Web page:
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How to engage on Facebook

4th March 2013

In its Optimizing Facebook Engagement white paper, social media analyst Track Social lists ten key ways to get noticed on Facebook.

These are:

1. Get to the point. Try to stay below 100 characters.

2. Use pictures and let them do the talking.

3. Remember that audiences are wary of video content or referred links.

4. Post at the right time, when your audience is listening. Test posting at different times.

5. Be direct and ask for action if you want it.

6. Captioning, or asking the audience to “fill in the blanks” is one way to encourage engagement.

7. Use questions wisely. They can encourage increased response via Comment, but actually reduce response via Like.

8. Find the posting frequency that is right for you. Monitor it to make sure you are not posting too little (or too often).

9. Make sure content is relevant and interesting to your audience.

10. Test constantly. Poor response will decrease visibility, which will then result in even poorer response.

Morgan J Arnold, CEO of Track Social, says Facebook engagement is critically tied to brand visibility on the site. As well as listing the top ten ways that brands can use Facebook effectively, he also points out how not to use it, describing the least effective form of post, which is the Link Post: “This is where the brand gives Facebook a link, and allows Facebook to construct the majority of the post from the content on the webpage corresponding to the link. Shockingly, the most under-performing post type, was also the most commonly used.”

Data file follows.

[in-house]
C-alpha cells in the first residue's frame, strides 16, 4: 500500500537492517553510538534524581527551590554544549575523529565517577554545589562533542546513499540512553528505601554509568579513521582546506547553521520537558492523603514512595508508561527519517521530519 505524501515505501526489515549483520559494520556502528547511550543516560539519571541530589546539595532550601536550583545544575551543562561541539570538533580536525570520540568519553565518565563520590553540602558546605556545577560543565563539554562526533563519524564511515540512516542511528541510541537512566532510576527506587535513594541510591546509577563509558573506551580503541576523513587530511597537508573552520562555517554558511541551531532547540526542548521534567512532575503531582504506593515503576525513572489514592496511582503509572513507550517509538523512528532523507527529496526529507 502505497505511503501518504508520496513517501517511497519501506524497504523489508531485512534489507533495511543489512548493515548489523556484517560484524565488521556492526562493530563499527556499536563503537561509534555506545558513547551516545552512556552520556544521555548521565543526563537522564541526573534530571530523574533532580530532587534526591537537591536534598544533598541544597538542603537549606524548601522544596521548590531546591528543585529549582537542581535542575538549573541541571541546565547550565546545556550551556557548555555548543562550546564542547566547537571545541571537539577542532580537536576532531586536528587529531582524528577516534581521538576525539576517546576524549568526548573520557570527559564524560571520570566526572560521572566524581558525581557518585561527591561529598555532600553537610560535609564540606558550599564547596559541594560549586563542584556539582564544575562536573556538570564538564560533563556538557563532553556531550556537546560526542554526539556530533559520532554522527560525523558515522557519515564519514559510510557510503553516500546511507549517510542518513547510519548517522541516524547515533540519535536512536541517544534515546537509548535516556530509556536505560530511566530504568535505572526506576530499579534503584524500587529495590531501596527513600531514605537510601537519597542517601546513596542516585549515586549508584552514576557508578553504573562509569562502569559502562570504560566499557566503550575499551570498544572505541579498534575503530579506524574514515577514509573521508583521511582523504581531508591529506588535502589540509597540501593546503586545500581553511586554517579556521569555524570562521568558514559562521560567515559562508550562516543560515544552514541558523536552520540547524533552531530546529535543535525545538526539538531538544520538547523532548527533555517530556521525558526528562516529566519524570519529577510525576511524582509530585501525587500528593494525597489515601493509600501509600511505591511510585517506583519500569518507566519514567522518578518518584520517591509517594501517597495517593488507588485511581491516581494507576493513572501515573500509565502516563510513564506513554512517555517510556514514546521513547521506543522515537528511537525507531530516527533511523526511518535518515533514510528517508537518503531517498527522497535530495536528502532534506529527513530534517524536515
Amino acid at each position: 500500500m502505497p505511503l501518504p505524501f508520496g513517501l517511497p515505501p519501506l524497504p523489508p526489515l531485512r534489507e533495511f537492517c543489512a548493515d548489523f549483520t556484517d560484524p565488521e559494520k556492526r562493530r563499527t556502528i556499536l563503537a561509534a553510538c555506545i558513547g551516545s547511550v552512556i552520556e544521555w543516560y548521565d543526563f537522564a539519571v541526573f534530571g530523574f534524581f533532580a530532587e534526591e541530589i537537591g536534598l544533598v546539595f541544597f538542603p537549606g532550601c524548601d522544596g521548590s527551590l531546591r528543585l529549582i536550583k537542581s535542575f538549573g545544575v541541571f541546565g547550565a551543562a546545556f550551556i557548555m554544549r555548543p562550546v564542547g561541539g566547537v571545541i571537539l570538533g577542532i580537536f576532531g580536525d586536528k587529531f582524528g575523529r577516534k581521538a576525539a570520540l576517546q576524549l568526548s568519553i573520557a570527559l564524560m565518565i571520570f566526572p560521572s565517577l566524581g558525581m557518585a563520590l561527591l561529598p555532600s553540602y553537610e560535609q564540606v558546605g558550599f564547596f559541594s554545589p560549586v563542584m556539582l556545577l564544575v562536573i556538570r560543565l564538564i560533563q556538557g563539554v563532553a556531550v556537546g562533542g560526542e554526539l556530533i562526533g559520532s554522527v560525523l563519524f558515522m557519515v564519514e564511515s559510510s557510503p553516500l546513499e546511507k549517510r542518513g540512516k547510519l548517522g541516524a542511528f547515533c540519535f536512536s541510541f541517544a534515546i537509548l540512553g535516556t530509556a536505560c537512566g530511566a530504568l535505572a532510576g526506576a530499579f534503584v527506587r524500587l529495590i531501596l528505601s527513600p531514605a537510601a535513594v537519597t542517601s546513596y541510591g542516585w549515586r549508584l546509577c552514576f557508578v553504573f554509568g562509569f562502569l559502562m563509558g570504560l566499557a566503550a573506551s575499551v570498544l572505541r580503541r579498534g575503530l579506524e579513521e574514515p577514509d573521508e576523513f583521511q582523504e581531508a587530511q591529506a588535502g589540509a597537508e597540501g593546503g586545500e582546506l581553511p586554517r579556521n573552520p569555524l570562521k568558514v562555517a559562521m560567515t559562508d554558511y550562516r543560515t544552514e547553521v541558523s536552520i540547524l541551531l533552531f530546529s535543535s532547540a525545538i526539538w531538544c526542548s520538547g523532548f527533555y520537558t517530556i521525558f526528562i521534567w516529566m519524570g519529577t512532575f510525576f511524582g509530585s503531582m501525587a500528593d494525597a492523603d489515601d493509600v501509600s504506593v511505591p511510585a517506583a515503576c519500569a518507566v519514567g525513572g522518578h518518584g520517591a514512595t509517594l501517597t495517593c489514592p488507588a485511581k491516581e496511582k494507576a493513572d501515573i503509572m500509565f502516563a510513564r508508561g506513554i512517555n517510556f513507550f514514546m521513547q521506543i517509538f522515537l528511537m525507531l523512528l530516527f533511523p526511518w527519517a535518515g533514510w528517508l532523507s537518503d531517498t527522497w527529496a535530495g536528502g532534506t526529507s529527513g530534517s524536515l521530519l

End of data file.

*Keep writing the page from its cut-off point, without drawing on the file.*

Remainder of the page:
Discussing why this type of post fails, Arnold adds, “It seems that the act of merely passing on information is not seen as engaging. For some companies such as news organisations, we can see how news dissemination via link can be effective; however on Facebook (unlike Twitter) users are more receptive to different types of content.”

It may also surprise some PROs that video is not always an effective engagement tool on Facebook. Morgan says the reason for this may be that video content is too demanding of the audience to generate engagement on a large scale. Although he adds, “on the other hand, it can certainly be said that once a fan interacts with a video, there is a deeper level of engagement, and this can be more valuable to the brand. Our results, however, are focused on the scale of engagement as opposed to the depth of individual engagement.”

Videos may not always engage, but pictures do. Morgan says: “A picture is worth a thousand words. In terms of both Likes and Comments, photos far exceeded other posts in engaging consumer responses. With a response rate up to four times that of some post types, photos provoke a more visceral response and allow a more immediate reaction from consumers on Facebook.”

The Track Social Top 10 Most Liked Facebook Brand Posts for January 2013:

1. Disney, 327,817 likes


2. WWE, 247,415 likes


3. Louis Vuitton, 163,091 likes


4. Entirely Pets, 161,780 likes


5. Walmart, 156,069 likes


6. Starbucks, 155,816 likes


7. Oreo, 141,044 likes


8. Tiffany & Co, 136,242 likes

9. Intel, 131,179 likes

10. BMW, 125,274 likes


This list was compiled by US-based Track Social. To get its Optimizing Facebook Engagement white paper, go here. List is limited to one post per brand. Only brands are included with recognised products, not celebrities or organisations.

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